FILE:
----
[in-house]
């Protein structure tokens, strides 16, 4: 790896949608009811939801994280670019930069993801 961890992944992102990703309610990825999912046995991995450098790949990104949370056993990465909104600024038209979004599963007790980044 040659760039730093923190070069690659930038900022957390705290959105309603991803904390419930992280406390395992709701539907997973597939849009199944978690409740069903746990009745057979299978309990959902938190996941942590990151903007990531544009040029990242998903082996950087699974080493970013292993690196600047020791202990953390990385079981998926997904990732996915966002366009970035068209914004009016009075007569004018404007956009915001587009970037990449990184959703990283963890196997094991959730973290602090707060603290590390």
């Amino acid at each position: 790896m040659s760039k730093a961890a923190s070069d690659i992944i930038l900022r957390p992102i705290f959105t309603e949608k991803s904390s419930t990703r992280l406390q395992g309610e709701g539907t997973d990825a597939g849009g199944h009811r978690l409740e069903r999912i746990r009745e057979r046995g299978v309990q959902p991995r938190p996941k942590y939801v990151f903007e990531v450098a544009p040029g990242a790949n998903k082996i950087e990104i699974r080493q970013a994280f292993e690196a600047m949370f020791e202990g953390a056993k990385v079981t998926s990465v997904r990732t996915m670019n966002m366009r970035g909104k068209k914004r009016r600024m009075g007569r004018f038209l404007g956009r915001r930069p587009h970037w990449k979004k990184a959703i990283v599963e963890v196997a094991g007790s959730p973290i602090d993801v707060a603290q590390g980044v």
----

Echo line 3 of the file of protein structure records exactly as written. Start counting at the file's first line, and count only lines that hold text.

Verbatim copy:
């Amino acid at each position: 790896m040659s760039k730093a961890a923190s070069d690659i992944i930038l900022r957390p992102i705290f959105t309603e949608k991803s904390s419930t990703r992280l406390q395992g309610e709701g539907t997973d990825a597939g849009g199944h009811r978690l409740e069903r999912i746990r009745e057979r046995g299978v309990q959902p991995r938190p996941k942590y939801v990151f903007e990531v450098a544009p040029g990242a790949n998903k082996i950087e990104i699974r080493q970013a994280f292993e690196a600047m949370f020791e202990g953390a056993k990385v079981t998926s990465v997904r990732t996915m670019n966002m366009r970035g909104k068209k914004r009016r600024m009075g007569r004018f038209l404007g956009r915001r930069p587009h970037w990449k979004k990184a959703i990283v599963e963890v196997a094991g007790s959730p973290i602090d993801v707060a603290q590390g980044v």